Vincent Lagarrigue, Director, Trelleborg Oil and Marine explains how a rapidly diversifying LNG market requires transfer solutions to evolve to keep pace
While global demand for LNG (liquefied natural gas) shows little sign of slowing, demand patterns are changing, requiring increasing flexibility from those who transport and transfer this fuel. According to a recent study, global demand for LNG is projected to increase by a factor of 50% by 2020, compared to 2014. While traditional import hubs such as India and China are leading this charge, several new LNG importers including Poland, Jordan, Malta, and Pakistan have emerged in the last two years. In addition, remote, developing regions in Indonesia and the Philippines are looking to LNG to fill the energy gap where access to the main grid is limited or unreliable, or where power generation capabilities are restricted.
Offshore elements remain vital. FLNG (Floating LNG) projects are picking up, and FSRU (Floating Storage and Regasification Units) continue to be essential links in the LNG supply chain. As the LNG network expands, ship-to-ship loading and offloading continues to push into remote locations, deeper waters and harsher conditions.
These trends are accompanied by the rise of LNG’s use as a marine fuel. Over 100 vessels are now running on LNG – and demand will only grow in line with regulations such as the 2020 global sulphur cap and the expansions of emissions control areas (ECA). This again requires more flexible transport of LNG in smaller packages, and an expansion of ship-to-ship and ship-to-shore transfer options to ensure safe LNG bunkering that will not impact already congested ports.
The combination of these factors means we need to rethink LNG transfer. Traditional thinking has been that LNG vessels would moor at the dockside and use a jetty platform for ship-to-shore transfers, or use bridging arms for ship-to-ship transfers. While effective in certain situations, the trends outlined above mean that LNG transfer must take place in environments where this type of infrastructure would be prohibitively expensive, either due to harsh conditions, or because waters are too deep or shallow to allow a jetty to be constructed. In addition, many existing terminals set up for larger carriers, may not be equipped to handle transfer to and from smaller vessels.
This is where the latest LNG hose technology holds the key to unlocking a wider range of transfer possibilities. Because LNG needs to be transported at a temperature of -163 degrees Celsius, LNG transfer solutions require specialised cryogenic hosing to safely transfer LNG to regasification plants, and as such, considerable research has gone into the development of cryogenic hoses. Cryogenic floating hoses in particular enable a range of new transfer options.
Composite LNG hoses typically consist of multiple, unbonded, polymeric film and woven fabric layers encapsulated between two stainless steel wire helices – one internal and one external. Essentially, the film layers provide a fluid-tight barrier to the conveyed product, with the mechanical strength of the hose coming from woven fabric layers. The number and arrangement of multiple polymeric film and woven fabric layers is specific to the hose size and application. The polymeric film and fabric materials are selected to be compatible with the conveyed product and the operating temperatures likely to be encountered.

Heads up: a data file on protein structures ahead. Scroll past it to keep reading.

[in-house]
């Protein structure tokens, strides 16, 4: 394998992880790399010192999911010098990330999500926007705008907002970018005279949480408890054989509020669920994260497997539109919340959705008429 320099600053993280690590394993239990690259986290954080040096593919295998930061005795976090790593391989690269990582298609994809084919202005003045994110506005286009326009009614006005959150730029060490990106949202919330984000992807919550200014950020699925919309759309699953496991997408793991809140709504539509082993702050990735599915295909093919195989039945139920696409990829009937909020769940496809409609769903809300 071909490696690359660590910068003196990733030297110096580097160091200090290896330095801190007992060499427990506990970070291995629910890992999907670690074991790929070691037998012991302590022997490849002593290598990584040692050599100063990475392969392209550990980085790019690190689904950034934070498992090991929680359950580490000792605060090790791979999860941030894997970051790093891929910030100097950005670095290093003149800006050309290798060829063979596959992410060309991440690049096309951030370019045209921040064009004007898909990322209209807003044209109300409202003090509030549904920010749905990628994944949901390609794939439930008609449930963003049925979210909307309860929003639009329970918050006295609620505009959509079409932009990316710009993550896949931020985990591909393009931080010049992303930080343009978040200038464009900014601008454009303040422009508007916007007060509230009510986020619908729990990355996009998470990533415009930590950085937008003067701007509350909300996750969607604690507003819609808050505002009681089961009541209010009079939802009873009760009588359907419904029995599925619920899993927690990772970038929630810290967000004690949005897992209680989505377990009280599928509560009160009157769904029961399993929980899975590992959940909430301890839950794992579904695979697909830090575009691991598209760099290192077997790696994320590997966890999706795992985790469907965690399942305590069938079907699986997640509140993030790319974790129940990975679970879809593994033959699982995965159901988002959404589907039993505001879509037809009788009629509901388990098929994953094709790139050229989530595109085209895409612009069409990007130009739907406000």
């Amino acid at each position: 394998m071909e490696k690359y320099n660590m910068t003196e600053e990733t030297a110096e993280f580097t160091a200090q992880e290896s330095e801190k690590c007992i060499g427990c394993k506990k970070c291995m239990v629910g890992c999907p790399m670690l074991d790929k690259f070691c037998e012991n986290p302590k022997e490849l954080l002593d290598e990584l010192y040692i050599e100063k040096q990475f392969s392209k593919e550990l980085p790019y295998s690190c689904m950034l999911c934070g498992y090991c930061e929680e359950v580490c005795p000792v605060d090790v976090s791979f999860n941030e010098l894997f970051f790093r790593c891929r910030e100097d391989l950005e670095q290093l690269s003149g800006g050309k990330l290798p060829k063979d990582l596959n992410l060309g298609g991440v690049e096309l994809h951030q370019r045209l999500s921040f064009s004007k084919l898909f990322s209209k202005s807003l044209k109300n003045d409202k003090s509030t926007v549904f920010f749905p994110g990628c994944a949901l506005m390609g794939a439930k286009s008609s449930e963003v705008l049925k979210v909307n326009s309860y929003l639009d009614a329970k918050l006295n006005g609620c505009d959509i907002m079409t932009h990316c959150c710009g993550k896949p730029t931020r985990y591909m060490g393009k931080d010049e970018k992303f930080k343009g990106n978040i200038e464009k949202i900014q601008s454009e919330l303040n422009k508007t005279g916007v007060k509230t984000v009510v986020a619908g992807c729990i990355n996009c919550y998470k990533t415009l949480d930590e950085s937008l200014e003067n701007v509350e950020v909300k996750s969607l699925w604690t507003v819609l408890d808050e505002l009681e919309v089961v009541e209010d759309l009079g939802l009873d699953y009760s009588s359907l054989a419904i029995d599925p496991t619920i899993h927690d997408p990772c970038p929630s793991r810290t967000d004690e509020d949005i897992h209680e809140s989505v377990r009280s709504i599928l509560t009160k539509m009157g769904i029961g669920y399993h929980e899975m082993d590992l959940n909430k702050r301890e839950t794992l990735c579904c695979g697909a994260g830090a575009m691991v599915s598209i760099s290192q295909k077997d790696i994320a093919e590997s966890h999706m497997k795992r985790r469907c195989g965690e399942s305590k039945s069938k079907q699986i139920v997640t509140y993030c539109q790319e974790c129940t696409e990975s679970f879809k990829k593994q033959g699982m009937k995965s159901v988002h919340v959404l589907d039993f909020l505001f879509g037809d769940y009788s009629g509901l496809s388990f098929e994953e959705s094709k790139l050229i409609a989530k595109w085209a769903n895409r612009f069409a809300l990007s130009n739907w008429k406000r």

Additionally, insulated hoses - such as Trelleborg’s Cryoline range - can reduce boil-off by as much as 60%, equating to a saving of 10 billion btu’s of energy over the course of 500 transfers. The outer protective hose draws on flexible rubber-bonded hose technology, which is well-known for its high resistance to fatigue and its ability to withstand harsh environmental conditions.
The flexibility and high flow rates achievable by cryogenic hose technology increase the economic feasibility of power generation, terminal, and marine bunkering projects which are located away from existing infrastructure – particularly in areas where jetty-based transfer would be unfeasible because of harsh conditions or environmental concerns. A major advantage of hose-in-hose technology is that it can negate the need for large scale fixed onshore infrastructures; a concrete platform onshore combined with Cryoline hose transfer solutions offers an alternative in locations where fixed onshore infrastructure costs would be prohibitive.
The options further expand when combined with a floating platform. This increases the operability of the terminal, as the hose and platform can be retracted when not needed, or when harsh weather conditions would present hazards. They can function either as standalone units, or enhance a larger terminal’s ability to handle deliveries from smaller vessels.
Similarly, in offshore environments, cryogenic hose technology allows transfer to occur in deeper seas and in more challenging conditions. Cryogenic floating hoses can be used in a tandem configuration, significantly increasing the distance between the vessels involved – by approximately 100 – 150 metres for FLNG to carrier transfers, and 300-500 metres for carrier to FSRU offloading transfers. These extended distances play an important role in mitigating the risk of collision – as does the fact that the high flow rates afforded by the hose technology significantly reduce the length of the transfer operation, further lowering risk.
As LNG evolves and its uses diversify it must shift from a niche power source to a ubiquitous part of the global energy mix. If LNG is to reach its full potential, it is vital that transfer technology keeps pace; cryogenic hose technology is demonstrating that transfer innovations can match the ubiquity and flexibility of the fuel itself.
A video about Trelleborg’s range of cryogenic hoses is available here